“People of the same trade seldom meet together, even for merriment and diversion, but the conversation ends in a conspiracy against the public, or in some contrivance to raise prices.”—Adam Smith, An Inquiry into the Nature and Causes of the Wealth of Nations (1776)
Apologies to our readers for quoting the talisman of neoliberalism, but it seemed fitting in the light of the fall from grace of the Tipperary man Declan Kelly, chief executive of Teneo, a global company that describes itself as the world’s pre-eminent CEO advisory firm.
While always having access to the coercive arms of the state, capitalists prefer to adopt less abrasive, more PR-savvy methods when possible. This is where Kelly and the Teneos of this world come in.
The multi-million company promoted itself as a firm providing advisory and troubleshooting services to chief executives of the world’s most powerful conglomerates. It did so by its mastery of media spin-doctoring and even more so by its astonishing range of influential contacts, many employed on large retainers. This network included well-known entertainers and sports people, senior officials in worldwide NGOs, retired high-ranking military and intelligence personnel, and one-time leading politicians.
For a number of years before disagreements caused a break-up, Teneo’s most powerful connection was with the former president of the United States Bill Clinton, after whom the Clinton Foundation is named. Ostensibly designed to address global poverty and inadequate health services, the foundation held annual conferences attended by politicians and business leaders. All the while in the background was Teneo, facilitating the CEOs of vast transnational networks and striking deals while consorting with such figures as Barack Obama, George Bush, and Tony Blair.
As its relationship with the Clintons soured, Teneo cultivated a position within Global Citizenship, an organisation based in New York engaged, in its own words, in “targeting world leaders to end extreme poverty by 2030.” It’s not clear, though, what level of poverty it tolerates. However, to carry out its mission Global Citizenship stages high-profile pop concerts where big business meets powerful politicians meet mega-celebrities, all in an informal setting. Whether eliminating “extreme poverty” or promoting excessive profits is the real agenda, we trust our readers can make up their own mind.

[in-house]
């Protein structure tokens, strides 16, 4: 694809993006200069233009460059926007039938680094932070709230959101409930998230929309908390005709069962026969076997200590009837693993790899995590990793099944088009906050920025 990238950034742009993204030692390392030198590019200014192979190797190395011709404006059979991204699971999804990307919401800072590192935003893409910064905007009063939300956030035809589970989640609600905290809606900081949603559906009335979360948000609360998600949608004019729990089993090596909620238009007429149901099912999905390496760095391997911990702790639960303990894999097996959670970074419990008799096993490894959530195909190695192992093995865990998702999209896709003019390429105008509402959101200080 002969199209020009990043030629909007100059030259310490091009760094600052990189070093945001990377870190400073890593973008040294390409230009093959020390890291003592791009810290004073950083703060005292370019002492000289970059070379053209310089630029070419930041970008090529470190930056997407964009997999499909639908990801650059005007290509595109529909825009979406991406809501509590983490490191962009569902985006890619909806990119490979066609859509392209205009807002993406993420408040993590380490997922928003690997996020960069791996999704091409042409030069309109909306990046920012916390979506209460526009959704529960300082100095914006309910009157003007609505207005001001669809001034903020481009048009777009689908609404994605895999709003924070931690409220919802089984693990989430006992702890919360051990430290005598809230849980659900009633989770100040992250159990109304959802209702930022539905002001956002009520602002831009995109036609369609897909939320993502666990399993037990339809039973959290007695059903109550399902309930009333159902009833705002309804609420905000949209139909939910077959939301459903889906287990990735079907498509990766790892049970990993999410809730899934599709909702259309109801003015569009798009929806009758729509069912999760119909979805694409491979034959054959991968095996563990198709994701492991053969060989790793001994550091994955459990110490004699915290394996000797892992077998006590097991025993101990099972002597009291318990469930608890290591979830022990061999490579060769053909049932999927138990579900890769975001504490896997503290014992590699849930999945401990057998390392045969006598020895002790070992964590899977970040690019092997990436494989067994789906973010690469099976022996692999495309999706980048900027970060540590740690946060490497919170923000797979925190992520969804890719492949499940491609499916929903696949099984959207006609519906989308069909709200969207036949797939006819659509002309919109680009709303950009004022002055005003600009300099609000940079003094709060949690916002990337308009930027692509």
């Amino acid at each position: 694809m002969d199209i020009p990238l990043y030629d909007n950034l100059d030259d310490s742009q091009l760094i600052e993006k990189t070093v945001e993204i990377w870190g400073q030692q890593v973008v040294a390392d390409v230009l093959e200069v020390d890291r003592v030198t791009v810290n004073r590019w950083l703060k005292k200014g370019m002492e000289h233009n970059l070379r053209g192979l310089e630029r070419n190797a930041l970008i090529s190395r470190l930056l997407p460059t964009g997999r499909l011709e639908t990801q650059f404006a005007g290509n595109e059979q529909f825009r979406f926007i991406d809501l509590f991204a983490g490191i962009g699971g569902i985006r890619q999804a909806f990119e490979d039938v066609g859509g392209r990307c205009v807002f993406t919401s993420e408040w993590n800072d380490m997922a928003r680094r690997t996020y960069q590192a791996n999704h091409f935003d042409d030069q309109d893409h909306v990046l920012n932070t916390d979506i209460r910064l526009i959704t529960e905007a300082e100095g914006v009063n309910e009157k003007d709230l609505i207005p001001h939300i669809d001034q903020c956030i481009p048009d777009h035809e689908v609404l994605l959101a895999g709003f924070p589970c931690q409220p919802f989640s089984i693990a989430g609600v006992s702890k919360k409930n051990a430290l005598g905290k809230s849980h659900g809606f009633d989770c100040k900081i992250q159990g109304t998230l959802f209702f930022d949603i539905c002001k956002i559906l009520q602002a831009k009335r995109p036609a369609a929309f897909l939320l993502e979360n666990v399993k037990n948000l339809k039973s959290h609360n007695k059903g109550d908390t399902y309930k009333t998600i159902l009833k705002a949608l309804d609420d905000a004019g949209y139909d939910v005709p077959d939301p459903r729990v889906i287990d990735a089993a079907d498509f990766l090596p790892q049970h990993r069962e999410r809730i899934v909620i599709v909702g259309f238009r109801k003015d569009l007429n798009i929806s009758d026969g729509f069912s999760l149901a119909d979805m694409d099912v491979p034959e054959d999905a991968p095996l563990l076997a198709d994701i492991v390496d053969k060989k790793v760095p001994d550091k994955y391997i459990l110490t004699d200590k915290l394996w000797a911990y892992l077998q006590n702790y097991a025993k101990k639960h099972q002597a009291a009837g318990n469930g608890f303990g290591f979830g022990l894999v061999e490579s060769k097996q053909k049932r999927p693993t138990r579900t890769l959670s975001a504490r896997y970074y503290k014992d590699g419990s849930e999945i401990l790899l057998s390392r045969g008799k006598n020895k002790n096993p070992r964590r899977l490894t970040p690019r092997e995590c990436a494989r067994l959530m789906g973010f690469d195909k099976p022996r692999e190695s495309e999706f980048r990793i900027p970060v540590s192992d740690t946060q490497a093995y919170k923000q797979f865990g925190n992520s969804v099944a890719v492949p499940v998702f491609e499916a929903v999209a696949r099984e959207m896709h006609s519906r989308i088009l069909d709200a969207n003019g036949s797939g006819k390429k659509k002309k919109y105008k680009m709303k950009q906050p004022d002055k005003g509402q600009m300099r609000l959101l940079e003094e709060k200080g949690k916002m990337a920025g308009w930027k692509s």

With much happening behind the scenes, this year’s public face featured the singer Jennifer Lopez and other mega-stars. Notables endorsing the gathering included Joe Biden, with Harry Windsor and his wife, Megan, attending in person. It was at this grand bash that the career of Teneo’s CEO, Declan Kelly, imploded after allegations of inappropriate behaviour towards women present led to his resignation. As a consequence, the company’s prospects are now in doubt.
Although the difficulties faced by Teneo and its shareholders, or the troubled personal life of Declan Kelly, are not the main issue, the story nevertheless offers an insight into how the system works. Ostensibly concerned with the well-being of the world’s disadvantaged, these networks play a significant role in helping maintain capitalist hegemony. While promoting a myth that transnational corporations working with imperialism have an interest in solving global poverty, they simultaneously facilitate discreet networking between political power-brokers and avaricious global conglomerates.
Although usually played out on a global stage with the world’s most powerful people, it would be a mistake to believe that this story has little relevance for Ireland. Kelly always retained an interest in Ireland. A main sponsor of the Tipperary hurling team, he also recruited well-known Irish personalities to work for Teneo. Moreover, in 2009 Hillary Clinton appointed him US economic envoy to Northern Ireland.
While there is no direct evidence to link Teneo or Declan Kelly to economic activity in Ireland, it raises the question whether his network played a role in some of the harmful interventions by transnationals and in particular vulture funds. For example, most of the NAMA cut-price sell-off went to American speculators. And the scandal continues as the right-wing triumvirate governing the Republic recently exempted vulture funds from a 10 per cent stamp duty surcharge on the bulk buying of houses.
Of course the root cause of this evil is not, strictly speaking, Teneo and Kelly. They simply illustrate the method, as others would happily fill their shoes. At the heart of all this malpractice is capitalism and the class system sustaining it.
The answer to that problem remains, as always . . . socialism.